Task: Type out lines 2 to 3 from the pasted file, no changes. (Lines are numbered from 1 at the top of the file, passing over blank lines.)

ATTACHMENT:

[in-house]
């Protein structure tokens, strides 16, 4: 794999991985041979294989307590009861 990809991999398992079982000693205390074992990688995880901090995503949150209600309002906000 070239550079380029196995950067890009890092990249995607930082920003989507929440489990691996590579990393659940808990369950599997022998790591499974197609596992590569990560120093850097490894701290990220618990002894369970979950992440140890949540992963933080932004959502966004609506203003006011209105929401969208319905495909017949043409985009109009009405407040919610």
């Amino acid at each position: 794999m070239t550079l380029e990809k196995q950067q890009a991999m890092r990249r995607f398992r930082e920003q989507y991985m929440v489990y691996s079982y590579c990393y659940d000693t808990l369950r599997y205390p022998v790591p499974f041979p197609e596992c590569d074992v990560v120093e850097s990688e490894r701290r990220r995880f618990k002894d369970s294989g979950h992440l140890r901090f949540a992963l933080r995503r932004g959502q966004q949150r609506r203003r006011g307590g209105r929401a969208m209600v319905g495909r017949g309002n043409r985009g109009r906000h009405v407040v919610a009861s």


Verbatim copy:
């Protein structure tokens, strides 16, 4: 794999991985041979294989307590009861 990809991999398992079982000693205390074992990688995880901090995503949150209600309002906000 070239550079380029196995950067890009890092990249995607930082920003989507929440489990691996590579990393659940808990369950599997022998790591499974197609596992590569990560120093850097490894701290990220618990002894369970979950992440140890949540992963933080932004959502966004609506203003006011209105929401969208319905495909017949043409985009109009009405407040919610």
């Amino acid at each position: 794999m070239t550079l380029e990809k196995q950067q890009a991999m890092r990249r995607f398992r930082e920003q989507y991985m929440v489990y691996s079982y590579c990393y659940d000693t808990l369950r599997y205390p022998v790591p499974f041979p197609e596992c590569d074992v990560v120093e850097s990688e490894r701290r990220r995880f618990k002894d369970s294989g979950h992440l140890r901090f949540a992963l933080r995503r932004g959502q966004q949150r609506r203003r006011g307590g209105r929401a969208m209600v319905g495909r017949g309002n043409r985009g109009r906000h009405v407040v919610a009861s």